A busy port scene with various cargo boats of different sizes, filling the harbor with activity.

Nagoya Japan’s Busiest Port, Hit By Ransomware Attack

Nagoya, the most popular port in Japan, has lately been the target of a ransomware attack. The container terminals at the port were unable to work for more than 48 hours due to this cyberattack.

Nagoya Port plays a key role in Japan’s economy, as evidenced by the fact that 10% of all trade in the country passes through it. The port effectively manages more than two million cargos yearly with its 290 berths and 21 piers, which are always busy. Furthermore, the port’s extraordinary capability becomes clear by the 165 million tonnes of cargo that are effortlessly handled annually.

The ransomware attack is likely to have been executed out by the Russia-based cybercriminal group LockBit. This cyberattack is estimated to have compromised around 15,000 containers and businesses tied to them. Toyota Motor Corp., a corporation with a significant industrial presence in the area, is among those hit.

According to Japan’s basic cybersecurity law report, 14 industries have been listed as critical infrastructure that must be better protected against cyberattacks. Examples of these industries include airports, power, healthcare, and administrative services.

Seaports, on the other hand, are clearly missing from this list. This oversight extends to the legislation sent in May 2022 to strengthen Japan’s economic security, in which seaports were once again omitted.

Ransomware Attack on The Nagoya Shipping Sector Interrupt Cargo Operations

Staff at the Tobishima port at Nagoya Port noticed a glitch in the automated check-in system on July 4th in the early morning hours. Gate sensors and vehicle sensors both malfunctioned, leaving drivers stuck and unable to enter the port for cargo loading and unloading.

A little over an hour into this confusion, office printers at the port started printing paper nonstop with the words “LockBit Black Ransomware” unexpectedly printed on each sheet.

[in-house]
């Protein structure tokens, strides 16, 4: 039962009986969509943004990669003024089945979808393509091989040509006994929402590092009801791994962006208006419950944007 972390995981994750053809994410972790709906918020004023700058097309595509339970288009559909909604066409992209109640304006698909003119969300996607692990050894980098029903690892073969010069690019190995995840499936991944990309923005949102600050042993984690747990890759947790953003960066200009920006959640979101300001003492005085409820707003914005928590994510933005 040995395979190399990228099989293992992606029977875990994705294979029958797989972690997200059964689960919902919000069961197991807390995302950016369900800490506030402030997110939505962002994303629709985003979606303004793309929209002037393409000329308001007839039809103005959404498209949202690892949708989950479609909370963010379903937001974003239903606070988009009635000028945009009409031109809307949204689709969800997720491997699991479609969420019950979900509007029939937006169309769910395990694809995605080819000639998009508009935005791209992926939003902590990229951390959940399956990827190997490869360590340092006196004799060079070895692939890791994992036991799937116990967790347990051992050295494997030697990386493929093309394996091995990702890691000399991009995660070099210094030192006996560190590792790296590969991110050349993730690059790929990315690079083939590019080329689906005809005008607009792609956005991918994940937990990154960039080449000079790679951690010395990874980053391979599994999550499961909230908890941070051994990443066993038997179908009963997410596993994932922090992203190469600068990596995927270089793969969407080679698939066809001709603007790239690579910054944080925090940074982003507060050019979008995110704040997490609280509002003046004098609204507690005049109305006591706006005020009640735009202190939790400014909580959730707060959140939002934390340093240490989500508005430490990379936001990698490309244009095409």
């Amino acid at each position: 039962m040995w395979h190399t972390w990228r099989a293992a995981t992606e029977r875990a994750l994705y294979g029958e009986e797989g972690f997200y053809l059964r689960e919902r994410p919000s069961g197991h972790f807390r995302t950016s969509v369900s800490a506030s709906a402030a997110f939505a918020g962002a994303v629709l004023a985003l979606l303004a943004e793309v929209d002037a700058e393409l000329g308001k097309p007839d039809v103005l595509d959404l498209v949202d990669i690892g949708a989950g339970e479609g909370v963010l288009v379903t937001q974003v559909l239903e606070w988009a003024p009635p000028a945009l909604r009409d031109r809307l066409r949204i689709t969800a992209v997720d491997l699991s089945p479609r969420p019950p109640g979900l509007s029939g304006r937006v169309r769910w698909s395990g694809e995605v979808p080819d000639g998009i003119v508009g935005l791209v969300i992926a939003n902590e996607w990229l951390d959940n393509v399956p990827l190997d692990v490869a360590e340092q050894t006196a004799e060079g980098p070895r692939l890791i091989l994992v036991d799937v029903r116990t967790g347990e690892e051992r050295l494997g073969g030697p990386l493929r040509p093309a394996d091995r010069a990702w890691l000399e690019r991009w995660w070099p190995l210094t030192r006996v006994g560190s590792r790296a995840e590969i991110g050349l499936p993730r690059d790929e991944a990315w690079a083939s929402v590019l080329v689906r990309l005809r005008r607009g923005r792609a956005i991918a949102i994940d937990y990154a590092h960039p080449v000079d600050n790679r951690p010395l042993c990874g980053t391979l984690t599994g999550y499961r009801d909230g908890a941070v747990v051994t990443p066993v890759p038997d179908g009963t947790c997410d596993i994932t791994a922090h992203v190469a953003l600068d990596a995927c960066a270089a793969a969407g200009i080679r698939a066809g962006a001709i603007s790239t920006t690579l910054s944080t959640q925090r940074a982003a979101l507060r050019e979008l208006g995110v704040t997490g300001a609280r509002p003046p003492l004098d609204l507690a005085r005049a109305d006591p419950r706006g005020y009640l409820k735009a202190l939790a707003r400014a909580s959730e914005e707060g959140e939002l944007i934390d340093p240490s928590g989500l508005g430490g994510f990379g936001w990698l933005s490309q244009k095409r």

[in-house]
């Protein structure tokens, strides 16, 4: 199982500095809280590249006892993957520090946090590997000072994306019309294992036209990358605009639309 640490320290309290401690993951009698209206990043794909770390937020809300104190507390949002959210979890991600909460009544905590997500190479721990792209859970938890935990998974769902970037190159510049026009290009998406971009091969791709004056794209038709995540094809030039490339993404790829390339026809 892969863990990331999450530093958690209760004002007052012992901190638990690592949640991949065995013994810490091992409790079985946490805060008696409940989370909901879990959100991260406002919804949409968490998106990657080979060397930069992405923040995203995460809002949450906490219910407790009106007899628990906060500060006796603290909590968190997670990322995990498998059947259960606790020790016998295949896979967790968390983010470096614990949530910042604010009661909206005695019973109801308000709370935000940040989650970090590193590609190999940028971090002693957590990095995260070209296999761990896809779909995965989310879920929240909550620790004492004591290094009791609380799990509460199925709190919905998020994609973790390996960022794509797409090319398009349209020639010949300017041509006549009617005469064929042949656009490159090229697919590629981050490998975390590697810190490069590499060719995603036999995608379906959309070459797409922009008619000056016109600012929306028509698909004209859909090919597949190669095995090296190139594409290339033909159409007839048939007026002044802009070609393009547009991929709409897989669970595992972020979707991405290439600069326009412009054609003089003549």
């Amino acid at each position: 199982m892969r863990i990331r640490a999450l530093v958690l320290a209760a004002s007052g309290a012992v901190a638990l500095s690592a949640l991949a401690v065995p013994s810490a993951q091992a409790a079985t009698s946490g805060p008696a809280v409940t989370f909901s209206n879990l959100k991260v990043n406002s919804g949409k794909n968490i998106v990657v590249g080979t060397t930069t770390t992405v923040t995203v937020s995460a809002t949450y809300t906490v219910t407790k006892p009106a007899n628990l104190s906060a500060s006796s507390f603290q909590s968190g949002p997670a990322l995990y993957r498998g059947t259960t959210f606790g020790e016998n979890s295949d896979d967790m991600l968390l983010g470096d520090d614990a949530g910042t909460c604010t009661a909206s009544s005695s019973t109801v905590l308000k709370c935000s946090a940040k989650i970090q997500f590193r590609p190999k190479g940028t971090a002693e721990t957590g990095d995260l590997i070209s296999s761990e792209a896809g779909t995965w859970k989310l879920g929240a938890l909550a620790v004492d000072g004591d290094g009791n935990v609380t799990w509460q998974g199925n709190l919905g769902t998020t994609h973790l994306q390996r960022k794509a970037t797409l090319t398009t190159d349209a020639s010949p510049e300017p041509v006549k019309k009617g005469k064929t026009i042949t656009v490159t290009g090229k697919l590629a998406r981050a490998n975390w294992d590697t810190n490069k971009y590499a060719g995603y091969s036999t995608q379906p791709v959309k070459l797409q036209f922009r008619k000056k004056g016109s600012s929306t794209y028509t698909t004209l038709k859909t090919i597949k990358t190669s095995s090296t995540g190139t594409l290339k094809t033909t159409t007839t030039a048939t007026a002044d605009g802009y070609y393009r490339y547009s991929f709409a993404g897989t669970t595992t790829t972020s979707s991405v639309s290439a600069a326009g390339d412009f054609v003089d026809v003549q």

The central mechanism for container operations, the Nagoya Port Unified Terminal System (NUTS), was breached by attackers. As a result of this system failure, the Port of Nagoya administration issued a notification.

Upon investigating the cause, we held a meeting with the Nagoya Port Operation Association Terminal Committee, who operates the system, and the Aichi Prefectural Police Headquarters and it was discovered that the issue was a ransomware infection.

By 6 PM, the port authority had been working to repair the NUTS system, with plans to start up again at 8:30 the next morning. The port went through serious financial losses as the movement of products into and out of Japan was drastically delayed. Until that time, all container handling operations at the terminals that depended on trailers were suspended.

Although the Nagoya Port Authority has previously been the target of cyberattacks, this recent attack looks to have had the biggest effects. The port’s website was previously completely inaccessible for around 40 minutes on September 6, 2022, because of a distributed denial-of-service (DDoS) attack. The pro-Russian group Killnet planned the attack.

According to Chief Cabinet Secretary Hirokazu Matsuno:

It is increasingly important to improve the defence and resilience of the information systems of Japan’s infrastructure. The government should take measures against cyberattacks because all industries will be affected if transportation, a lifeline for us, is halted.

Organisations must put a high priority on cybersecurity best practises to prevent ransomware attacks like the one that hit the Port of Nagoya from compromising the supply chain and stopping essential shipping procedures.

Raising awareness and promoting a secure environment both greatly benefit from effective training. Additionally, controlling supply chain vulnerabilities can significantly reduce the risk of cyberattacks.

Phishing Tackle offers a free 14-day trial to help train your users to avoid these types of attacks and test their knowledge with simulated attacks using various attack vectors. By focusing on training your users to spot these types of attacks, rather than relying solely on technology (none of which can spot 100% of phishing emails), you can ensure that your organisation is better prepared to defend against cyber threats and minimise the impact of any successful attacks.

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